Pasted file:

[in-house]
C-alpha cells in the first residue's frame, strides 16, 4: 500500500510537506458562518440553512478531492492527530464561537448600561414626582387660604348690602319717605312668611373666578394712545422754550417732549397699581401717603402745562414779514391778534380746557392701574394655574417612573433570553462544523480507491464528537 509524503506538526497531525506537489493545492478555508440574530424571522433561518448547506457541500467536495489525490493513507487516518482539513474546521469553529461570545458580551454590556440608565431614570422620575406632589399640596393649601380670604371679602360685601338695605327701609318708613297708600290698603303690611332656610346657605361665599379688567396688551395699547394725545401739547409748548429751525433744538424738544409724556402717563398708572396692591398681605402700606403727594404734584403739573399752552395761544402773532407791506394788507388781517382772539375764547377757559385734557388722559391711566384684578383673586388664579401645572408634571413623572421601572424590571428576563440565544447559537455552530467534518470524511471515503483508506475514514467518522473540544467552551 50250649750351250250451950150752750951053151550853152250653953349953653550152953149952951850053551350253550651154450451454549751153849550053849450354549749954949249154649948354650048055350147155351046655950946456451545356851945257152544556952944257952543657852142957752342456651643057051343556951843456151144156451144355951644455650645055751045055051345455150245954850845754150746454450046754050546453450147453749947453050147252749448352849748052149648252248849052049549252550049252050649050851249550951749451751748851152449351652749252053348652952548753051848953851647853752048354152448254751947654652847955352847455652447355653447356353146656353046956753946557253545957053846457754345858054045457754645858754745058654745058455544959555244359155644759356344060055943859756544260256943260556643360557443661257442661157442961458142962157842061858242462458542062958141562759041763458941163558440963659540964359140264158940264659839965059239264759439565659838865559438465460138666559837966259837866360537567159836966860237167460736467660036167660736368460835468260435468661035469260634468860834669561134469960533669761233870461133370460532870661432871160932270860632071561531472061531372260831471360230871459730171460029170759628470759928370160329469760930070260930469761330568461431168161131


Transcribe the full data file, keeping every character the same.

[in-house]
C-alpha cells in the first residue's frame, strides 16, 4: 500500500510537506458562518440553512478531492492527530464561537448600561414626582387660604348690602319717605312668611373666578394712545422754550417732549397699581401717603402745562414779514391778534380746557392701574394655574417612573433570553462544523480507491464528537 509524503506538526497531525506537489493545492478555508440574530424571522433561518448547506457541500467536495489525490493513507487516518482539513474546521469553529461570545458580551454590556440608565431614570422620575406632589399640596393649601380670604371679602360685601338695605327701609318708613297708600290698603303690611332656610346657605361665599379688567396688551395699547394725545401739547409748548429751525433744538424738544409724556402717563398708572396692591398681605402700606403727594404734584403739573399752552395761544402773532407791506394788507388781517382772539375764547377757559385734557388722559391711566384684578383673586388664579401645572408634571413623572421601572424590571428576563440565544447559537455552530467534518470524511471515503483508506475514514467518522473540544467552551 50250649750351250250451950150752750951053151550853152250653953349953653550152953149952951850053551350253550651154450451454549751153849550053849450354549749954949249154649948354650048055350147155351046655950946456451545356851945257152544556952944257952543657852142957752342456651643057051343556951843456151144156451144355951644455650645055751045055051345455150245954850845754150746454450046754050546453450147453749947453050147252749448352849748052149648252248849052049549252550049252050649050851249550951749451751748851152449351652749252053348652952548753051848953851647853752048354152448254751947654652847955352847455652447355653447356353146656353046956753946557253545957053846457754345858054045457754645858754745058654745058455544959555244359155644759356344060055943859756544260256943260556643360557443661257442661157442961458142962157842061858242462458542062958141562759041763458941163558440963659540964359140264158940264659839965059239264759439565659838865559438465460138666559837966259837866360537567159836966860237167460736467660036167660736368460835468260435468661035469260634468860834669561134469960533669761233870461133370460532870661432871160932270860632071561531472061531372260831471360230871459730171460029170759628470759928370160329469760930070260930469761330568461431168161131